It was the Numismatic Society of Nottinghamshire meeting on Monday night. Twelve middle-aged men huddled in our outdoor coats, listening to a wild-eyes enthusiast talking about the Morgan Dollar. Thanks to a combination of cold, facts and hunger I gradually retreated into a small ball and started losing the will to live.
To sum up the talk the Morgan Dollar, an American icon, was designed by George Morgan, an Englishman, and minted from 1878-1904 and again in 1921. It is a big coin and was produced in the early days of mass-production in five American Mints. This meant that the dies used for striking the coins wore out, were accidentally damaged, were re-cut or repaired and were used in different combinations. Coin collectors have been cataloguing varieties of dollar, caused by these imperfections, which are known as VAMS (from Van Allen and Mallis, the two leaders of the hobby). It is a hobby for people with an eye for detail and (let’s call a spade a spade) too much time on their hands. Normal collectors are a bit strange, I admit, but this is taking collecting one step beyond.
Still, it’s nice to see an enthusiast at work, even if it would have been more relaxing to have had less detail. Detail is for the real enthusiast. Dabblers like me need a bit more explanation and would have liked to have heard more about his hunt for coins rather than the hundreds of facts he threw at us.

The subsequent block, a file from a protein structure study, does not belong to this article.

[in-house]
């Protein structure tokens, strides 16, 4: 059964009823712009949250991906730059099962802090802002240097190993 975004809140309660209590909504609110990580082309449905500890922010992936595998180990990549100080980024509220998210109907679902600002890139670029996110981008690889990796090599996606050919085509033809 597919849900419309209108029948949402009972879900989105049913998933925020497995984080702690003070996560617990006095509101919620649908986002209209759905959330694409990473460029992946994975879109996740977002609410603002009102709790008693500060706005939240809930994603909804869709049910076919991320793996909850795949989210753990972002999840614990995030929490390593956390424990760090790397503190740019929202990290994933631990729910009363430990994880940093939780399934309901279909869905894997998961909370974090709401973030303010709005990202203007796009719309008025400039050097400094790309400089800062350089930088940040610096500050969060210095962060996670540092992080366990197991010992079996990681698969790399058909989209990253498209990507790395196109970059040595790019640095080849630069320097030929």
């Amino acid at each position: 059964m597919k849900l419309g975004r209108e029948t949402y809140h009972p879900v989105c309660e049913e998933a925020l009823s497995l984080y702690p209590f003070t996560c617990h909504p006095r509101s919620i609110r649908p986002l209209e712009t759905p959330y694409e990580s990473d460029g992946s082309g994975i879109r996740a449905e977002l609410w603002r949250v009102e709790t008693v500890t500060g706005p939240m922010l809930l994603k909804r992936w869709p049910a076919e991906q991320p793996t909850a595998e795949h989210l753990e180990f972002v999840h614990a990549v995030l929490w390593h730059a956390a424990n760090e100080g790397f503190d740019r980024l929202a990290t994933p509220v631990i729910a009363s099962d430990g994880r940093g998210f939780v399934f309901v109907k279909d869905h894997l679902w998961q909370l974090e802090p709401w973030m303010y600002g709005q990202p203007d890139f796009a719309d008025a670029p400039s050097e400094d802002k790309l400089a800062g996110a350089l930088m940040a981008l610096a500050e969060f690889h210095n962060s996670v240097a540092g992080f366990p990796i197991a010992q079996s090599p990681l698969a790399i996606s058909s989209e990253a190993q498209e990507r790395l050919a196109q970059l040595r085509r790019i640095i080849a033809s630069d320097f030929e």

All this, of course, reminds me that there is just one more meeting until I give my talk on medallions and the history of the 20th Century. There is a lot to sort out before then, including how to use the Open Office Presentation software, and whether it’s going to work on the screen in the meeting room. Once that is done I can concentrate on avoiding the faults I am so keen to mention when reviewing the talks given by others.
However, as the poet Cowper reminds us in the Olney Hymns, God moves in a mysterious way,
His wonders to perform. I will be talking about that, because one of the medallions in the collection relates to Cowper and Olney. I’mm hoping that by some sort of magic a random collection of medals and facts becomes a wonder of numismatic entertainment.
I remember you mentioning your upcoming presentation in a previous post. It will be interesting, and will go well.
Tyhat’s right. Think positive! 🙂
I haven’t thought about those dollars for years. I think I have the 1921. Goodness.
I see they also did some in 2021 as anniversary pieces. The Morgans are so much nicer than the designs that came later.
If I ever made an adverse comment as a boy, my mother always used to say rather squashingly that the faults you see in others are those most prominent in yourself. I hope that you have better luck than me in avoiding pitfalls.
There is a lot in what your mother says. Pitfalls are so tempting. It’s hard not to jump in just to see what happens.
Oh, this post made me laugh. It’s ways helpful to see a presenter who goes on too long and in too much detail to remind you what you don’t want to do in your presentation.
Yes, I can take a hint. 🙂
I hadn’t realised Prince Philip had a broken nose
Yes, not the best of medallions, I admit. 🙂